Brandon rolled his eyes, but turned back to his brother. “Chris, I’m sorry, that was uncalled for. I just don’t want you listening to that vitriol, okay?” 

Chris opened his laptop and started typing again without responding.

Brandon desperately needed this day to end, and real sleep. He stared out the window into the storm as he took a pull from his vape. A sudden bright flash of lightning set off a sharp burst of pain in his head. The momentary lapse in focus let the Æther creep in just before the nicotine hit, and in that fraction of a second before thunder shook the windows, he had glimpsed something bizarre in the distance. 

Telling the Advil to hurry the hell up and kick in, he did his best to narrowly open himself up to the Æther, with mixed results. Staring out the window and into the distance he saw what looked like the after-image of a person falling, repeated over and over as though someone had pasted cells from a movie reel against the backdrop of the night sky. Craning his neck to peer up into the night sky, he saw that the image dulled as it gained altitude until it disappeared into the clouds, but near the ground it was brilliant white like lightning.

And then he knew. He hadn’t even needed the dataweaves, it was somehow there as clear as when he knew the sun was in the sky. Whatever he was looking at had been the source of what he and Chris had felt. And of all places it looked like the epicenter was at the Neurological Center. He took a deep pull on his vape and the scene was pressed back to the edges of his vision and then away entirely.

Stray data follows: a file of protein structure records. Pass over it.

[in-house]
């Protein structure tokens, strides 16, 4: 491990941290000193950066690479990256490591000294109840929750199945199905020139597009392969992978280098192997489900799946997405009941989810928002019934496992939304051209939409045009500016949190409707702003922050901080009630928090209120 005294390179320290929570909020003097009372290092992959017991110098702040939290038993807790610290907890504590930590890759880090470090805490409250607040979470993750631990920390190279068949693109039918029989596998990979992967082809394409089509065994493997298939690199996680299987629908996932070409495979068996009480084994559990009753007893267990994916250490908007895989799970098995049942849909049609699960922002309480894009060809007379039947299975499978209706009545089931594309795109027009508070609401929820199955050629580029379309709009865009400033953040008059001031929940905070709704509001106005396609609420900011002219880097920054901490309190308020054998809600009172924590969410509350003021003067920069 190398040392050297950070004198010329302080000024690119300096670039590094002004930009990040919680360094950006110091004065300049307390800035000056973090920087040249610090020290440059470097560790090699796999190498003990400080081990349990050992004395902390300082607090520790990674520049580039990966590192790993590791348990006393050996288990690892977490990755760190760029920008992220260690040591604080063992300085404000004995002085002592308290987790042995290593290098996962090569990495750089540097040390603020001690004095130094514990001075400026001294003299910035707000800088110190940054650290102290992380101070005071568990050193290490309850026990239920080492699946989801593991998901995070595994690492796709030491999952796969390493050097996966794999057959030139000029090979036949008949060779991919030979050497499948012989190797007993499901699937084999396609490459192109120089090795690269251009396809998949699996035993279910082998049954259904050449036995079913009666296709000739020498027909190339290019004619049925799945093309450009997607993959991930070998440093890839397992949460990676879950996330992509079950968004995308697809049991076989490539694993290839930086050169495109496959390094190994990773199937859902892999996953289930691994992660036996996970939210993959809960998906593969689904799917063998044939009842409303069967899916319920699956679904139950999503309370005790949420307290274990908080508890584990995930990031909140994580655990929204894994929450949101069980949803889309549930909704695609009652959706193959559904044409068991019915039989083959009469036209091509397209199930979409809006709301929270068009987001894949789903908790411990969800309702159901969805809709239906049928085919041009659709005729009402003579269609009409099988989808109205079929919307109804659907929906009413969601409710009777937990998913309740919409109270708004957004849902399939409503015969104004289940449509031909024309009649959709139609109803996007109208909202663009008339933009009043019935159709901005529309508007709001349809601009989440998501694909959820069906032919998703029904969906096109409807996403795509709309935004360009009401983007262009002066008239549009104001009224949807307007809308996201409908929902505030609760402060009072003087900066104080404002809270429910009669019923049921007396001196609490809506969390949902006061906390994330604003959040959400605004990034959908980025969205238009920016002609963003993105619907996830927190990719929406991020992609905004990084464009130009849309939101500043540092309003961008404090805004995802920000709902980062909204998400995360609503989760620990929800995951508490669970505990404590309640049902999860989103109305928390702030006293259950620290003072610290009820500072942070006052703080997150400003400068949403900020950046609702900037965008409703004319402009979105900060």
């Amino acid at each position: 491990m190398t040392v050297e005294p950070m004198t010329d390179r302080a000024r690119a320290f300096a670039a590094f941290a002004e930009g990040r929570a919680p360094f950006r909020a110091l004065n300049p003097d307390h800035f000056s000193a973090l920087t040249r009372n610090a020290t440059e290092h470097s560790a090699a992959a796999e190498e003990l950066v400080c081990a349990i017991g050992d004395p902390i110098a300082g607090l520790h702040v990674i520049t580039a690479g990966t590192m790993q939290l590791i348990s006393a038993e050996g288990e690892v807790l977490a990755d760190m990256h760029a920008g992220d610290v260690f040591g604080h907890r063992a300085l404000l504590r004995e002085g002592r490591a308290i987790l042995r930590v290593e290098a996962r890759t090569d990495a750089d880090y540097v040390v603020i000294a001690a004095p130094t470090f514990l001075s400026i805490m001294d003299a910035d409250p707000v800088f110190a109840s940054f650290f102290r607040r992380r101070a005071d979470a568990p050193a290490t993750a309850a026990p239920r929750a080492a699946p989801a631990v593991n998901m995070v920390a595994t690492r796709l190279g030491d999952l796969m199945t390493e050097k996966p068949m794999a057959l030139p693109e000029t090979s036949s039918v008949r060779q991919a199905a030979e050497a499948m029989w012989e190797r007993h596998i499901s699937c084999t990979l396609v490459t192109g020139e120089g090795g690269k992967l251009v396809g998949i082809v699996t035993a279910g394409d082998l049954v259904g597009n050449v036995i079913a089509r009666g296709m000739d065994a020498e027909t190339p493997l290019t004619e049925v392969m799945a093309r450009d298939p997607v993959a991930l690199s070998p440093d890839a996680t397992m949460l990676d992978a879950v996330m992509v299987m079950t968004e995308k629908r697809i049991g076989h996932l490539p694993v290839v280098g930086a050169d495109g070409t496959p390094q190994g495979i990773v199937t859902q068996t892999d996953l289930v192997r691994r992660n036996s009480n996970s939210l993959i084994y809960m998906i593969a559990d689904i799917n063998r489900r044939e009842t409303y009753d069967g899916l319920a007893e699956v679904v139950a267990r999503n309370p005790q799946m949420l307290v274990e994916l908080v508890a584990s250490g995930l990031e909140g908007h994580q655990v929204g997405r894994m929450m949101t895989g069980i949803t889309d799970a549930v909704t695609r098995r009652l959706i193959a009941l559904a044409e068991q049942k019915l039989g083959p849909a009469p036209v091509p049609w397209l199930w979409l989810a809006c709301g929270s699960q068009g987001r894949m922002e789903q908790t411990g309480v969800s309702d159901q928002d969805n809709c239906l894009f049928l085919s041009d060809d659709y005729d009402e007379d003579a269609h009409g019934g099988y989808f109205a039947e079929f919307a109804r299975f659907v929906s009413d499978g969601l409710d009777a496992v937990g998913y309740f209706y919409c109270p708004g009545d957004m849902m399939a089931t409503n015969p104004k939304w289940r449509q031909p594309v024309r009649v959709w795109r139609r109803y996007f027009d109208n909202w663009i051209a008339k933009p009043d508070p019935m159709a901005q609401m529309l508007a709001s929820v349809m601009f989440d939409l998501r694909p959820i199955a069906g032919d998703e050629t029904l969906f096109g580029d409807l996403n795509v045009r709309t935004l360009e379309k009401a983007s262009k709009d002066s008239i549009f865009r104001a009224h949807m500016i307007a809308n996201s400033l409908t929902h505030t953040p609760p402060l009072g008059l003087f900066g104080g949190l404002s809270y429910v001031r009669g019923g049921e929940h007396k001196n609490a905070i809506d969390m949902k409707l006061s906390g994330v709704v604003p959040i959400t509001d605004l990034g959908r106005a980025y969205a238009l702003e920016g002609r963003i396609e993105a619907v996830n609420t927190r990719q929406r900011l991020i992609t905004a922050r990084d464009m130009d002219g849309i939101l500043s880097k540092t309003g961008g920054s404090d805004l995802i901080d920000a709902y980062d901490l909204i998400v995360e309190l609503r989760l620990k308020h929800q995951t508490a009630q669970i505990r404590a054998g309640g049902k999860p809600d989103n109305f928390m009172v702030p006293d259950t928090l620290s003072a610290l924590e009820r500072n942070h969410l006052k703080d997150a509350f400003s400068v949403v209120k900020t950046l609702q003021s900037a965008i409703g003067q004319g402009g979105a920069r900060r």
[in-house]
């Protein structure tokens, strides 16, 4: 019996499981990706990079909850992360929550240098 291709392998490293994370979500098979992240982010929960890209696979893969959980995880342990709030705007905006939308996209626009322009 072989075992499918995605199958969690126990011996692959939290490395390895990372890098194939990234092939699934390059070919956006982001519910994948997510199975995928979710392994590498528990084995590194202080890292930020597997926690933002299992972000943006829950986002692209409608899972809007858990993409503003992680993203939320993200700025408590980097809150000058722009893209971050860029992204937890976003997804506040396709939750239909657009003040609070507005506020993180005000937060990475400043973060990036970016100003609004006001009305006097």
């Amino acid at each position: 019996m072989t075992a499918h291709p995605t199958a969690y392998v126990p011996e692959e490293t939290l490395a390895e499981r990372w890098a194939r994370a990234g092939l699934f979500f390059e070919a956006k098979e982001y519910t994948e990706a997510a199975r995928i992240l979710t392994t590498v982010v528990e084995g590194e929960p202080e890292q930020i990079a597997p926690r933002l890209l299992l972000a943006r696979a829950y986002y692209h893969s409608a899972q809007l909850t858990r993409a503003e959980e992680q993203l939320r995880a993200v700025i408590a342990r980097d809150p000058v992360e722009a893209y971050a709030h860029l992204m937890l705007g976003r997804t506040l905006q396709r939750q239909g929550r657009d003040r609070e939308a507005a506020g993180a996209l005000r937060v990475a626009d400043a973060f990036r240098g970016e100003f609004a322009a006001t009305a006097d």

“Chris, what exactly did you feel earlier, can you describe it?”

Chris scowled at him over the top of his laptop.

Brandon sighed. “Please, Chris, it’s important. Whatever it was happened here in the city. Looking out the window I could see it from here through the Æther.”

Chris’ expression turned surprised and pensive. He seemed to be mulling over this new information while fighting with himself over whether he was willing to talk again so soon or not. His interest in the subject must have won out. Chris looked out of the corner of his eye at their mom, who Brandon could see was on the other side of the room cleaning, then leaned in close and spoke in low tones.